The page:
Dystopia: What a Game of Civilization II Looks Like After 10 Years

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An apocalyptic future trajectory for the world, as reflected in a beloved old comptuer game.

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I grew up playing the computer game Civilization and its successors. The games provide kids and adults alike with a playable introduction to world history: You come up with metallurgy, invent religions, discover the forms of government, war against neighboring countries, etcetera.

When I was a kid, it felt like some expansive History of All Time, except that it was a turn-based computer strategy computer game. Which is why a 10-year game of Civilization II has struck a chord around the Internet today: if you could learn a history of western civ from the game, then its vision of the future feels oddly significant.

Here's what happened. Some human being kept playing the same game for a decade and then posted screenshots to Reddit along with a narrative explanation of where the gameworld stands. Lycerius, the user, begins his history of the future:

  • The world is a hellish nightmare of suffering and devastation.

  • There are 3 remaining super nations in the year 3991 A.D, each competing for the scant resources left on the planet after dozens of nuclear wars have rendered vast swaths of the world uninhabitable wastelands.

He goes on to note all the awful things happening in the world. But what's most amazing is that he really wants to end the war and bring the world back.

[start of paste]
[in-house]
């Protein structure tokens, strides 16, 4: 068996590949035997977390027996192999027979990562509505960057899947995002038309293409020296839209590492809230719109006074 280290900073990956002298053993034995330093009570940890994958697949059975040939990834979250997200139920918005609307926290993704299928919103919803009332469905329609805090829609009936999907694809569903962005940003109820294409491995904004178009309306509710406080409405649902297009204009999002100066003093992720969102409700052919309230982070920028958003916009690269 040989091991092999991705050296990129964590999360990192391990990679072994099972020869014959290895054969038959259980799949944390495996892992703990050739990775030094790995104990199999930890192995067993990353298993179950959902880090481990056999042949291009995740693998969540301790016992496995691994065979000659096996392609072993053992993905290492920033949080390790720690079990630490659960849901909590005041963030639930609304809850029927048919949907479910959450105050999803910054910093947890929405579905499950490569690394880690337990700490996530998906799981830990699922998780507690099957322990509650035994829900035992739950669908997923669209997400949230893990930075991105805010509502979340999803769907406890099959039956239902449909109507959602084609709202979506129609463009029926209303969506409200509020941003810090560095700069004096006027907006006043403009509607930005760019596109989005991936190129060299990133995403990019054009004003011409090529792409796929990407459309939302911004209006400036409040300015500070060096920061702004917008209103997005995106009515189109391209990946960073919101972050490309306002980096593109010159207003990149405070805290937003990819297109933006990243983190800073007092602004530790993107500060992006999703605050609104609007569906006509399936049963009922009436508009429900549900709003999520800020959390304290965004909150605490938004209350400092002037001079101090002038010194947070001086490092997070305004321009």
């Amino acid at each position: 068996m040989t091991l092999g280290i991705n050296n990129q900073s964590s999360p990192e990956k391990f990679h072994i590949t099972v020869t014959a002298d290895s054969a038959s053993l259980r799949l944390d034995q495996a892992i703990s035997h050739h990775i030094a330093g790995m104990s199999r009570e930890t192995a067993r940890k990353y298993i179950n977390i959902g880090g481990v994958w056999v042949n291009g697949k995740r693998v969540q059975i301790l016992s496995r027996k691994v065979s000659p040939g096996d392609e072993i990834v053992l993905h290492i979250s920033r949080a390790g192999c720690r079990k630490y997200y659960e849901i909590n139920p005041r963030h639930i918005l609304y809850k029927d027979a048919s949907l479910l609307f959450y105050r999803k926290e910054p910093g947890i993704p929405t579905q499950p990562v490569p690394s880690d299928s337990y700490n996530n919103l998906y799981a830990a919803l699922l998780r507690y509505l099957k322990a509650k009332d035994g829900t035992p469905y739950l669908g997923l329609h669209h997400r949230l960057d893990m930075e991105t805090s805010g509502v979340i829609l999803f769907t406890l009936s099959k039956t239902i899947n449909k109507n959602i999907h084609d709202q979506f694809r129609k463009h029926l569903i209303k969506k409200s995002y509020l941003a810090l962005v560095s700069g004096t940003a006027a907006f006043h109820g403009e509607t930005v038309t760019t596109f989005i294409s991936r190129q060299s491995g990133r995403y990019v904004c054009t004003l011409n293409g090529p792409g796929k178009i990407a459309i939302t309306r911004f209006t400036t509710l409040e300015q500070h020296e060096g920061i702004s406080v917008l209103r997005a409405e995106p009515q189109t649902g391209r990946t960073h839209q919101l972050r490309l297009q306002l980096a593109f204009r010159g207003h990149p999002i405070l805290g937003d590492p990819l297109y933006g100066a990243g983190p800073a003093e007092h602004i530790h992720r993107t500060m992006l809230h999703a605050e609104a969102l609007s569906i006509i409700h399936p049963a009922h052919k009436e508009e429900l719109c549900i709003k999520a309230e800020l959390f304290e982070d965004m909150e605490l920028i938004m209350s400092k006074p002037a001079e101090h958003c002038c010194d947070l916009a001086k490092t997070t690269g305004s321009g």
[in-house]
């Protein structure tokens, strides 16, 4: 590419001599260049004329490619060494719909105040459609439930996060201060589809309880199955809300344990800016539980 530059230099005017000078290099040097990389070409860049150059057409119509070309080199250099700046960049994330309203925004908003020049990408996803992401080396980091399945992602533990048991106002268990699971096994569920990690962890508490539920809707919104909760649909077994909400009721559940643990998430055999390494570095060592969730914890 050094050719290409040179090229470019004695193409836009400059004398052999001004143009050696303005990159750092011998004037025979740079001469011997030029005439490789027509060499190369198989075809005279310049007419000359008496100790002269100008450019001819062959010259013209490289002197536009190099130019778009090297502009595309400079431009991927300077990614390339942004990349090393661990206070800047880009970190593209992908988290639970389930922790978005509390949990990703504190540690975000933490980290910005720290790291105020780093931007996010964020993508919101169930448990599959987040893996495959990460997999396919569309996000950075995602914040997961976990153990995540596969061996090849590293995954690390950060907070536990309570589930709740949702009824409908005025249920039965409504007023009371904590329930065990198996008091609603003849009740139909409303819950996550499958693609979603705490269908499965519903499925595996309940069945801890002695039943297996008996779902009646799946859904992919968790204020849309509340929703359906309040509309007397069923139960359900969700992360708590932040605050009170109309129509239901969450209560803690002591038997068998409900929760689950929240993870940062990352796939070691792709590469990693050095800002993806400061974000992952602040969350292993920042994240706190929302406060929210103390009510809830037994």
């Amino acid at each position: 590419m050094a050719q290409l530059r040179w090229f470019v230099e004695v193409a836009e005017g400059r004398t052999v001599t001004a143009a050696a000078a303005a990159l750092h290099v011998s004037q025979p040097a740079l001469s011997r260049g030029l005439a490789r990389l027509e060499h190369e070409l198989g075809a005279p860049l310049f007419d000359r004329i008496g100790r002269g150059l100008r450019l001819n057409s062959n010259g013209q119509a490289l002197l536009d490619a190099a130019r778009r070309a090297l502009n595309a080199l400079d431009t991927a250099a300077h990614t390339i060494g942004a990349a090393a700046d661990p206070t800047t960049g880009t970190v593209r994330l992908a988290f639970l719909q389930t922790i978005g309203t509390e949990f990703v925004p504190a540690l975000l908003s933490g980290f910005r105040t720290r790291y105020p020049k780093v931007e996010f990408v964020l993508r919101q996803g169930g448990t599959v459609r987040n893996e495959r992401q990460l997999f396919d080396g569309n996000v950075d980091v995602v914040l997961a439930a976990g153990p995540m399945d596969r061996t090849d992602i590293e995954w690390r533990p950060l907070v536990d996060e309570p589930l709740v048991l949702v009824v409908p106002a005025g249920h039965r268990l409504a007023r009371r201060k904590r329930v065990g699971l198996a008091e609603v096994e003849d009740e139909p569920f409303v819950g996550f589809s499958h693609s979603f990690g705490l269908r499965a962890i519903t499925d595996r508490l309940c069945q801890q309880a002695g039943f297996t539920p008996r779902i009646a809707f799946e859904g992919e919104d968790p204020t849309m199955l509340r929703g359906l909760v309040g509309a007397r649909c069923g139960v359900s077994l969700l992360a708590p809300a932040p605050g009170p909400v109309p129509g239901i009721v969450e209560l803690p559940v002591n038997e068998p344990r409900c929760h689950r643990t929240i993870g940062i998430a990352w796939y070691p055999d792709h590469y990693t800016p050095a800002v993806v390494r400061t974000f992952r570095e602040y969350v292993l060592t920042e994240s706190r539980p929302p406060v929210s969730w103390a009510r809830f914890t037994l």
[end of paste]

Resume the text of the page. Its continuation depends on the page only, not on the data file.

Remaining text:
"My goal for the next few years is to try and end the war and thus use the engineers to clear swamps and fallout so that farming may resume. I want to rebuild the world," he concludes. "But I'm not sure how. If any of you old Civ II players have any advice, I'm listening."

Now, of course, the Reddit community has decided to help him find ways to end the war. They've started up a new discussion thread solely dedicated to the topic: /r/theeternalwar. We look forward to world peace.


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Alexis C. Madrigal

Alexis Madrigal is a senior editor at The Atlantic, where he oversees the Technology Channel. He's the author of Powering the Dream: The History and Promise of Green Technology. More

The New York Observer calls Madrigal "for all intents and purposes, the perfect modern reporter." He co-founded Longshot magazine, a high-speed media experiment that garnered attention from The New York Times, The Wall Street Journal, and the BBC. While at Wired.com, he built Wired Science into one of the most popular blogs in the world. The site was nominated for best magazine blog by the MPA and best science Web site in the 2009 Webby Awards. He also co-founded Haiti ReWired, a groundbreaking community dedicated to the discussion of technology, infrastructure, and the future of Haiti.

He's spoken at Stanford, CalTech, Berkeley, SXSW, E3, and the National Renewable Energy Laboratory, and his writing was anthologized in Best Technology Writing 2010 (Yale University Press).

Madrigal is a visiting scholar at the University of California at Berkeley's Office for the History of Science and Technology. Born in Mexico City, he grew up in the exurbs north of Portland, Oregon, and now lives in Oakland.

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